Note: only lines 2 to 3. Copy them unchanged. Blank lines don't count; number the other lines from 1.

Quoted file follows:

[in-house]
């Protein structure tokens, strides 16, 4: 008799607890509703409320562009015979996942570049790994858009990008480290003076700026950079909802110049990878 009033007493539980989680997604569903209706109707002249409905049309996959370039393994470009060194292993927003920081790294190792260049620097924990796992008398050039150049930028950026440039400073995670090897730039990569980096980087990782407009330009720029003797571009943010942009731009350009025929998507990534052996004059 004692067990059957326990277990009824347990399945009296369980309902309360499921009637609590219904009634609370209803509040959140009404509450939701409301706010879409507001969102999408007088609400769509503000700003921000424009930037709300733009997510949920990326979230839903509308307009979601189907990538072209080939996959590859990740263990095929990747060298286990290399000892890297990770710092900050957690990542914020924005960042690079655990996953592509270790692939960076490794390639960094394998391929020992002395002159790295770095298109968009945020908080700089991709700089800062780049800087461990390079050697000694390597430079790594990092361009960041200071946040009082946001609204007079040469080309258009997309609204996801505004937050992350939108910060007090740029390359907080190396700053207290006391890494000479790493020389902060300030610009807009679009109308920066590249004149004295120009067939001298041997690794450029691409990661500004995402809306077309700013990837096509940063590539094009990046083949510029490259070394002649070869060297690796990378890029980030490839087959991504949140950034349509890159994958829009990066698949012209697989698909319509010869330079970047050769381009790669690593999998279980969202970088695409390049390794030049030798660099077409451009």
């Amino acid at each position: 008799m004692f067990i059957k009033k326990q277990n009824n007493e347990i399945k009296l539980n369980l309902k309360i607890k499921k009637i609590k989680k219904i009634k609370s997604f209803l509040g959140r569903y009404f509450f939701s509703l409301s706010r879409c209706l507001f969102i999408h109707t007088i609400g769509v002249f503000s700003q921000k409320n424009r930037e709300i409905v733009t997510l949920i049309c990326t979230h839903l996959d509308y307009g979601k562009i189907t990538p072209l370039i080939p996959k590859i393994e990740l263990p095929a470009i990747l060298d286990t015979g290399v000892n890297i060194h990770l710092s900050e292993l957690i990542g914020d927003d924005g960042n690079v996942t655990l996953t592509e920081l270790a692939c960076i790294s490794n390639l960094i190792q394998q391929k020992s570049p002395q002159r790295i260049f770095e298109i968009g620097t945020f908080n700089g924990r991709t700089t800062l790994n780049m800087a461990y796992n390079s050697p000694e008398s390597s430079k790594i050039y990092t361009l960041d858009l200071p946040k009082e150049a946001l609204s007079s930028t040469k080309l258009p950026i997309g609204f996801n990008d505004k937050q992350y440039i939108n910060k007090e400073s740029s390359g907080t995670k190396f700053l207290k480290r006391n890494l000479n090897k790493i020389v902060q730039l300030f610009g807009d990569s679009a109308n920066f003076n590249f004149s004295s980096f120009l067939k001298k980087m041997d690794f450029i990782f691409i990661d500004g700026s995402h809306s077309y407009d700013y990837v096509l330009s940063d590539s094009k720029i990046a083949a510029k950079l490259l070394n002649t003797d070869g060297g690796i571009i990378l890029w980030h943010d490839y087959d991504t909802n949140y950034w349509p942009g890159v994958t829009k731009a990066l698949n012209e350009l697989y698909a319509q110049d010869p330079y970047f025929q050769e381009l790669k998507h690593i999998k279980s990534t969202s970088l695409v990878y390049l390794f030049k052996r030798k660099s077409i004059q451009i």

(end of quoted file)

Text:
């Protein structure tokens, strides 16, 4: 008799607890509703409320562009015979996942570049790994858009990008480290003076700026950079909802110049990878 009033007493539980989680997604569903209706109707002249409905049309996959370039393994470009060194292993927003920081790294190792260049620097924990796992008398050039150049930028950026440039400073995670090897730039990569980096980087990782407009330009720029003797571009943010942009731009350009025929998507990534052996004059 004692067990059957326990277990009824347990399945009296369980309902309360499921009637609590219904009634609370209803509040959140009404509450939701409301706010879409507001969102999408007088609400769509503000700003921000424009930037709300733009997510949920990326979230839903509308307009979601189907990538072209080939996959590859990740263990095929990747060298286990290399000892890297990770710092900050957690990542914020924005960042690079655990996953592509270790692939960076490794390639960094394998391929020992002395002159790295770095298109968009945020908080700089991709700089800062780049800087461990390079050697000694390597430079790594990092361009960041200071946040009082946001609204007079040469080309258009997309609204996801505004937050992350939108910060007090740029390359907080190396700053207290006391890494000479790493020389902060300030610009807009679009109308920066590249004149004295120009067939001298041997690794450029691409990661500004995402809306077309700013990837096509940063590539094009990046083949510029490259070394002649070869060297690796990378890029980030490839087959991504949140950034349509890159994958829009990066698949012209697989698909319509010869330079970047050769381009790669690593999998279980969202970088695409390049390794030049030798660099077409451009």
């Amino acid at each position: 008799m004692f067990i059957k009033k326990q277990n009824n007493e347990i399945k009296l539980n369980l309902k309360i607890k499921k009637i609590k989680k219904i009634k609370s997604f209803l509040g959140r569903y009404f509450f939701s509703l409301s706010r879409c209706l507001f969102i999408h109707t007088i609400g769509v002249f503000s700003q921000k409320n424009r930037e709300i409905v733009t997510l949920i049309c990326t979230h839903l996959d509308y307009g979601k562009i189907t990538p072209l370039i080939p996959k590859i393994e990740l263990p095929a470009i990747l060298d286990t015979g290399v000892n890297i060194h990770l710092s900050e292993l957690i990542g914020d927003d924005g960042n690079v996942t655990l996953t592509e920081l270790a692939c960076i790294s490794n390639l960094i190792q394998q391929k020992s570049p002395q002159r790295i260049f770095e298109i968009g620097t945020f908080n700089g924990r991709t700089t800062l790994n780049m800087a461990y796992n390079s050697p000694e008398s390597s430079k790594i050039y990092t361009l960041d858009l200071p946040k009082e150049a946001l609204s007079s930028t040469k080309l258009p950026i997309g609204f996801n990008d505004k937050q992350y440039i939108n910060k007090e400073s740029s390359g907080t995670k190396f700053l207290k480290r006391n890494l000479n090897k790493i020389v902060q730039l300030f610009g807009d990569s679009a109308n920066f003076n590249f004149s004295s980096f120009l067939k001298k980087m041997d690794f450029i990782f691409i990661d500004g700026s995402h809306s077309y407009d700013y990837v096509l330009s940063d590539s094009k720029i990046a083949a510029k950079l490259l070394n002649t003797d070869g060297g690796i571009i990378l890029w980030h943010d490839y087959d991504t909802n949140y950034w349509p942009g890159v994958t829009k731009a990066l698949n012209e350009l697989y698909a319509q110049d010869p330079y970047f025929q050769e381009l790669k998507h690593i999998k279980s990534t969202s970088l695409v990878y390049l390794f030049k052996r030798k660099s077409i004059q451009i």